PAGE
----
Conversational commerce is the process by which end users of conversational devices are able to leverage them for commerce purposes, including retail and banking. However, the ecosystem for conversational commerce has evolved with many communications providers acting as the primary point of connection between the end users of these devices and the brands, enterprises and financial institutions that use them. Indeed, the media-rich nature of many standards emerging, such as RCS messaging and chatbots, combined with the rising usage of AI for conversational purposes, has led to the creation of this market.
The payment ecosystem, driven by fintech innovations and mobile apps, has become more interwoven with our mobile devices and is moving consumers into the mainstream of online payments. Mobile wallets are likely to see increased use in eCommerce payments as a result of their rising acceptance by consumers and, consequently, their availability as a payment type on retailer sites, as well as the benefits they offer in terms of smoothing the checkout process. The end goal must be enabling conversational commerce over RCS. Indeed, RCS is part of the movement towards omnichannel retail. Omnichannel retail includes retailers adopting multiple channels to communicate with, and offer services to, their end users.
Security is an additional concern. In facilitating the customer experience by offering multiple ways to make purchases, the ‘omnichannel experience’ becomes an ‘omnichannel security challenge.’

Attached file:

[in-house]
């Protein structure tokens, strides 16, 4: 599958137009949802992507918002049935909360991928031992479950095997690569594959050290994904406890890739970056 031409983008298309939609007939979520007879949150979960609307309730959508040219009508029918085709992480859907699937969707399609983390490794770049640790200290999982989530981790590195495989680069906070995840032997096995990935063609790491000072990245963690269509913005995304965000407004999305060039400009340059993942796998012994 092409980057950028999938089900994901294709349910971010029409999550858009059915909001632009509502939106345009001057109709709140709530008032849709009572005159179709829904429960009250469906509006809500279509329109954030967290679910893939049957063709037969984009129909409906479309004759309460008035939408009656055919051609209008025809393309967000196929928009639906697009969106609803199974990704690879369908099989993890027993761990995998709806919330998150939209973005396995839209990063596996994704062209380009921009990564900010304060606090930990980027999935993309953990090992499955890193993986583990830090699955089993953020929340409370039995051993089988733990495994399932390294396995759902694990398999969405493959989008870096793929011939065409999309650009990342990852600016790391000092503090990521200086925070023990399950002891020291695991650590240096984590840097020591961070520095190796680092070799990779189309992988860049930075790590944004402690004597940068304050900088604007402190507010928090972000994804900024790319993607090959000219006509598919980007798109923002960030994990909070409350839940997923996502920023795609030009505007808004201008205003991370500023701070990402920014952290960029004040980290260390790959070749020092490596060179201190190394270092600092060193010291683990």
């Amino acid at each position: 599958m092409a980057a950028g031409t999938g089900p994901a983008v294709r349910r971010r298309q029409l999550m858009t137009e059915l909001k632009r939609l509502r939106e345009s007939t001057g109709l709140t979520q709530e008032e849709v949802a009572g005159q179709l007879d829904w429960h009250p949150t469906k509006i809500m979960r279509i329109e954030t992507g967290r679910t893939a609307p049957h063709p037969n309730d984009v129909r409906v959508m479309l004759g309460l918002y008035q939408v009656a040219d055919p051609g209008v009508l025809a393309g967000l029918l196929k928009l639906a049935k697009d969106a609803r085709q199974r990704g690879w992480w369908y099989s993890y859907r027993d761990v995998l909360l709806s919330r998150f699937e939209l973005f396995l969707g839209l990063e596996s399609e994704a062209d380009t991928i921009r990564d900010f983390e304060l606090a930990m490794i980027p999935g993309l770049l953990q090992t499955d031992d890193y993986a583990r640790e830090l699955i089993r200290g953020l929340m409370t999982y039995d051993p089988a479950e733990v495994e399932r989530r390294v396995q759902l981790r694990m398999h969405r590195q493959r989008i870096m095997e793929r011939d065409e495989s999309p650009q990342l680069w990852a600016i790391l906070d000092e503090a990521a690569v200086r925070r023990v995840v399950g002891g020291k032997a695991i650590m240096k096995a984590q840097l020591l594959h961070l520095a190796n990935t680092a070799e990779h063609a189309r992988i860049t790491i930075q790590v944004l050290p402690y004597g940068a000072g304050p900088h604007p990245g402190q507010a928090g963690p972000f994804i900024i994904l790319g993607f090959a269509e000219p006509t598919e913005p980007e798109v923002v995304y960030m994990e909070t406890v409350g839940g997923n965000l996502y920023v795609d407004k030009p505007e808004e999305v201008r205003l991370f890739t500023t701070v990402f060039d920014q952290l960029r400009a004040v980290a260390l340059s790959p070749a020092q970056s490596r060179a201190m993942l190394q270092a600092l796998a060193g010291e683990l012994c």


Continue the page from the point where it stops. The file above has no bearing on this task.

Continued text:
The omnichannel experience is being extended further through new developments, such as social commerce. eCommerce has the potential to move towards increasing the availability of (physical) products in real time; linking brands to their consumers with less intermediaries, for example, providing a clickable link direct to an outfit or accessory that a celebrity is wearing.
Another key conversational commerce service is chatbots. eCommerce chatbots benefit businesses by automating sales and after-sales support. In the role of a customer service agent, chatbots can answer simple questions such as store locations and opening hours. In addition, they can confirm and track customer orders, as well as answering questions about products, warranties, invoices and returns.
Chatbots can also help users searching for products; removing the need for consumers to sift through irrelevant search results. They can also help increase sales by taking payments in the chat interface, therefore streamlining the payment process. The entire sales process, from product discovery to checkout, can be handled by chatbots, via conversational commerce.
Finally, there is the voice assistant market, a service which is experiencing a strong growth in adoption and popularity. Amazon has continued to maintain its number one place in the consumer voice assistant market through wide-reaching distribution, strong partner programmes, and effective marketing. However, Google, Samsung, Houndify, and other platforms are visibly making strategic moves that will ensure strong competition in the market throughout 2021. Other competing platforms, including Samsung’s Bixby, Apple’s Siri and a host of smaller, more task-specific voice assistants are generally restricted to smartphone-only deployment. Assistants trapped in smartphones face a key hurdle: very few users want to talk to their phone in public. Consumer mind share is clearly created from inside the home or, more recently, from inside the car.
Our latest whitepaper, How Conversational Commerce Will Make Its Voice Heard, analyses the current conversational commerce market landscape, highlighting trends and providing insight into implementation strategies.
Download the Whitepaper: How Conversational Commerce Will Make Its Voice Heard
Related Research: Conversational Commerce